Life-saving beam that the locals refuse to let die

A Slice of Britain: When technology threatened Happisburgh's lighthouse with obsolescence, villagers took their case to Parliament to keep the light burning

As dusk falls on Happisburgh, North Sea rollers break against the crumbling Norfolk coastline. With 26 properties lost to tidal erosion in the past 15 years, the village feels as if it is living on borrowed time.

The waves are a constant reminder of man's battle against the destructive power of the ocean. In 1791, its fury claimed 70 sailing ships and 600 men. Those who live on this coast are reminded constantly of its threat. It makes them resilient, more so than their sea defences, which cede ground almost daily. It seems fitting that these people are the nation's only independent lighthouse keepers.

Jim Whiteside, a fit 43-year-old lighthouse volunteer, leads me on the vertigo-inducing trudge up the 112 steps of the tower to check that all is working as it should. Some 30 volunteers make the journey year in, year out: they do safety checks, fit bulbs, spruce up the lantern, guide tour groups and make sure the light continues to provide a reference point and guide for shipping which can be up to 18 miles out to sea.

They do this, week in, week out, for no other reason than if they don't, nobody will. Recently, there have been those who might want to hang the Big Society label around the necks of the lighthouse men and women. The people in Happisburgh have little time for this and show scant interest in David Cameron's pledge this weekend that community organisers in the Big Society will be paid £20,000 during their first year.

The volunteers don't foresee going cap in hand to the Government for money any time soon.

"That cash will come laden with caveats and be impossible to get hold of," Mr Whiteside says. "We've learned how to manage ourselves. I think it goes back to old-fashioned community spirit, before the days of centralisation. People had to look after each other because you could not really count on anyone else."

For the villagers, it's personal: they are on the front line in a battle against the elements. Of course, there have been defeats: the 18th-century tragedy and its savage death toll prompted Trinity House, the independent lighthouse authority responsible for maritime safety, to build Happisburgh's first lighthouse. The sea fought back: in 1888, the lighthouse had to be demolished, undermined by the pounding waves.

A hundred years after the sea claimed its sister, the modern lighthouse met another implacable foe: technology. In 1988 it was earmarked for closure by Trinity House: modern navigational aids such as satellites and laser technology were rapidly rendering the role of lighthouses redundant.

Some 1,300 villagers set about petitioning vehemently against the closure and soliciting voluntary contributions to fund their campaign. After much lobbying, their cries paved the way for a Private Member's Bill that was passed into law, putting the lighthouse in their hands.

"Ever since that day we've been managed and operated entirely by voluntary contributions," Mr Whiteside says, with a cautious grin.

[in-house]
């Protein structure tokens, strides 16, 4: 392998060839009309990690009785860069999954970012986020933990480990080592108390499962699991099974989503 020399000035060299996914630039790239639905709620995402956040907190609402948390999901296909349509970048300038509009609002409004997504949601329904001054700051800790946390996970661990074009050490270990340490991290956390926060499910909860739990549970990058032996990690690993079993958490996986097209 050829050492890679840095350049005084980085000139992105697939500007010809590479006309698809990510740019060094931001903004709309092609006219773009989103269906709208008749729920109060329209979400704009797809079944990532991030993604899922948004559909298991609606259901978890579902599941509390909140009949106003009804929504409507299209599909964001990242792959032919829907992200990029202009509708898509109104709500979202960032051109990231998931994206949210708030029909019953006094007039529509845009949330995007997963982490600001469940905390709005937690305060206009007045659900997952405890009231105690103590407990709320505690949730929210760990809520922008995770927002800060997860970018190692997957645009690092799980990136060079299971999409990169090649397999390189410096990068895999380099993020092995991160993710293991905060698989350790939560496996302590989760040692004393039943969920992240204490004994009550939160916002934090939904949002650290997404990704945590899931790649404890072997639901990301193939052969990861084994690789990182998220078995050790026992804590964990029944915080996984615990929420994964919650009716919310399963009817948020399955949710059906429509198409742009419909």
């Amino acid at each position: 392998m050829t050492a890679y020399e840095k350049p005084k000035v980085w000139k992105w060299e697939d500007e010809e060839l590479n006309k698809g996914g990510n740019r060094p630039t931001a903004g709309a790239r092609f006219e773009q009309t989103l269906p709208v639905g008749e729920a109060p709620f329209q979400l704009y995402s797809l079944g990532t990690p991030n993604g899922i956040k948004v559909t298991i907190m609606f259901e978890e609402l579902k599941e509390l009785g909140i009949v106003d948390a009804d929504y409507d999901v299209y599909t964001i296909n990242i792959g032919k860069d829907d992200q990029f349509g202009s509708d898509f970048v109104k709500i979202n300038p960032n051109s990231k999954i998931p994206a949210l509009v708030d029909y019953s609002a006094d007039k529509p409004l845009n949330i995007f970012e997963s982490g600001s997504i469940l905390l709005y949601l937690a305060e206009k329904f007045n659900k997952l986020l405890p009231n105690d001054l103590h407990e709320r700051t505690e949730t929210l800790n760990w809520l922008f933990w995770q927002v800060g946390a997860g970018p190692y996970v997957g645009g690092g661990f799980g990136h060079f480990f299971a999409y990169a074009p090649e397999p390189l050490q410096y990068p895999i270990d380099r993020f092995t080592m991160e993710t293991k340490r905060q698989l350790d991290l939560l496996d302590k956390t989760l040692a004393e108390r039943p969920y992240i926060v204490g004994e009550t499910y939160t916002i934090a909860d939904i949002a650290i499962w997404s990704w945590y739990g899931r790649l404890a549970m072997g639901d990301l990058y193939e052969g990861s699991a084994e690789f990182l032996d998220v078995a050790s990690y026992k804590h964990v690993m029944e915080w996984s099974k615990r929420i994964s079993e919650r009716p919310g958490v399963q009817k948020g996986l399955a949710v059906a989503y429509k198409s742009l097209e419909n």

Six trustees administer money from more than 500 donors. The £6,000 annual cost of keeping it going includes the weekly visit by a professional lighthouse keeper. Every half decade, the 26m tower is given an extensive paint job.

The light topping the tower also defies the march of time. A 500-watt bulb, in a lantern encased by more than 100 solid glass prisms, it is antiquated but inspires strong loyalty in the people who take care of it.

"We could never do this kind of thing with energy-saving lightbulbs," Mr Whiteside says, rifling through his cupboard full of spares. "You just don't get the same light distribution. Plus, they're not able to flash instantly in the way that the old filament ones can."

Cubbit Sieley, a 49-year-old farmer and volunteer lifeboat operator, is of a similar view.

"It's like driving up the M3," he says. "You can have all the Tom Tom technology in the world, but it is the wiser drivers that keep an atlas in the back of the car. It's the same with GPS and satellite tracking systems. They are all fallible. As RNLI [Royal National Lifeboard Institution] officers, we all still carry stopwatches, compasses and waterproof charts."

"Historically, as well as today, this is a very dangerous coast," says Clive Stockton, a lighthouse trustee and local councillor who runs the Hill House village pub. "Happisburgh's sands are very shallow, and ships passing through tend to hug along the coast. The last major disaster was a tanker loaded with liquid petroleum gas, which ran aground between here and Sea Palling. It showed that there is a need for lighthouses, particularly along a stretch of coast that has such a heavy rate of traffic and such a deadly history of accidents."

As the beam of light darts out on the North Sea towards the Humber estuary, Mr Whiteside points out to sea to where the nearby village of Eccles was consumed by water. A freak storm in the 17th century is said to have claimed 300 lives and 70 homes. Skeletons from the Eccles churchyard are still known to wash ashore.

Some things have changed. "Lighthouse keepers used to conjure the image of lonely souls up in an observation tower for months on end," says Di Wrightson a lighthouse trustee. Now, she says, the lighthouse is managed and run with an eye to modern management and expertise.